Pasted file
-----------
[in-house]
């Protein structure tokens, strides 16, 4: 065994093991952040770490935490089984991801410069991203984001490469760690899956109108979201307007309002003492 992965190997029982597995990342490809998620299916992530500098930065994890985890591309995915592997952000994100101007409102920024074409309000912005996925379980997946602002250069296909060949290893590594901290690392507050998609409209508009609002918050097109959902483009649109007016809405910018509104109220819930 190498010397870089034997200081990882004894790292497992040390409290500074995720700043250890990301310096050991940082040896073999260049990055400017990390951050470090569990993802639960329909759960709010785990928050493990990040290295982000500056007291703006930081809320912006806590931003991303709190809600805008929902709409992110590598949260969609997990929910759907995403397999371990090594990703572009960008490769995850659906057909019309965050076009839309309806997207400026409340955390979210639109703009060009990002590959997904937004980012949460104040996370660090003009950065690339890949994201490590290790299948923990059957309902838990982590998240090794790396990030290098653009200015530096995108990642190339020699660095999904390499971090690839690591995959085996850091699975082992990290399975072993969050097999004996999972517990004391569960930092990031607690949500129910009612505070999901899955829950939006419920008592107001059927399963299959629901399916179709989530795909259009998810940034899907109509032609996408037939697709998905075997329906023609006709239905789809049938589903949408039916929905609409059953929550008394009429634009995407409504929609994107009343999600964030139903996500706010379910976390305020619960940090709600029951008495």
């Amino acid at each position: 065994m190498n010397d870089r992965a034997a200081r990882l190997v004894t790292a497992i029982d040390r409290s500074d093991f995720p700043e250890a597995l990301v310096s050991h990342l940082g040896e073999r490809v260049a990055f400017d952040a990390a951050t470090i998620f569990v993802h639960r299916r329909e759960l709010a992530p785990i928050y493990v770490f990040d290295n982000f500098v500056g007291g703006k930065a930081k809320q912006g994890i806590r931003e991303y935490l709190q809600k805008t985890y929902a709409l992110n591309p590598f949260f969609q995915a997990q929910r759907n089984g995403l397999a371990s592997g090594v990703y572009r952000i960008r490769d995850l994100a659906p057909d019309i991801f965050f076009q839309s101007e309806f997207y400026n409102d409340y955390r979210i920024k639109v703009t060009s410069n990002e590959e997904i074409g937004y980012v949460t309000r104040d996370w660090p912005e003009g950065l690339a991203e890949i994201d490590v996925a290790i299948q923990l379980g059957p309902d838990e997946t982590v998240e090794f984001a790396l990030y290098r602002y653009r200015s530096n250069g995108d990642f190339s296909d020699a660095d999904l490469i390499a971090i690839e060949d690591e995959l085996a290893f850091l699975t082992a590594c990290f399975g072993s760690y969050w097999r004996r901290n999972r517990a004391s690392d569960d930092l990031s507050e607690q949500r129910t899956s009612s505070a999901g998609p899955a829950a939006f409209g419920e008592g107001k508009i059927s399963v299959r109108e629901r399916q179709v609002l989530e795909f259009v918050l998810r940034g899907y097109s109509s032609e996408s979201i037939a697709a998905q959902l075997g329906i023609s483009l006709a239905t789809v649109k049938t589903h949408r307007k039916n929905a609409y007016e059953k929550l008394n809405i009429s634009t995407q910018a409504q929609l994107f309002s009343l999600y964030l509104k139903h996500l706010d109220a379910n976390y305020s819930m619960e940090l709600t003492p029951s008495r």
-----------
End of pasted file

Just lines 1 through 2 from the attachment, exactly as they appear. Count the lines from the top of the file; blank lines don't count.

[in-house]
């Protein structure tokens, strides 16, 4: 065994093991952040770490935490089984991801410069991203984001490469760690899956109108979201307007309002003492 992965190997029982597995990342490809998620299916992530500098930065994890985890591309995915592997952000994100101007409102920024074409309000912005996925379980997946602002250069296909060949290893590594901290690392507050998609409209508009609002918050097109959902483009649109007016809405910018509104109220819930 190498010397870089034997200081990882004894790292497992040390409290500074995720700043250890990301310096050991940082040896073999260049990055400017990390951050470090569990993802639960329909759960709010785990928050493990990040290295982000500056007291703006930081809320912006806590931003991303709190809600805008929902709409992110590598949260969609997990929910759907995403397999371990090594990703572009960008490769995850659906057909019309965050076009839309309806997207400026409340955390979210639109703009060009990002590959997904937004980012949460104040996370660090003009950065690339890949994201490590290790299948923990059957309902838990982590998240090794790396990030290098653009200015530096995108990642190339020699660095999904390499971090690839690591995959085996850091699975082992990290399975072993969050097999004996999972517990004391569960930092990031607690949500129910009612505070999901899955829950939006419920008592107001059927399963299959629901399916179709989530795909259009998810940034899907109509032609996408037939697709998905075997329906023609006709239905789809049938589903949408039916929905609409059953929550008394009429634009995407409504929609994107009343999600964030139903996500706010379910976390305020619960940090709600029951008495």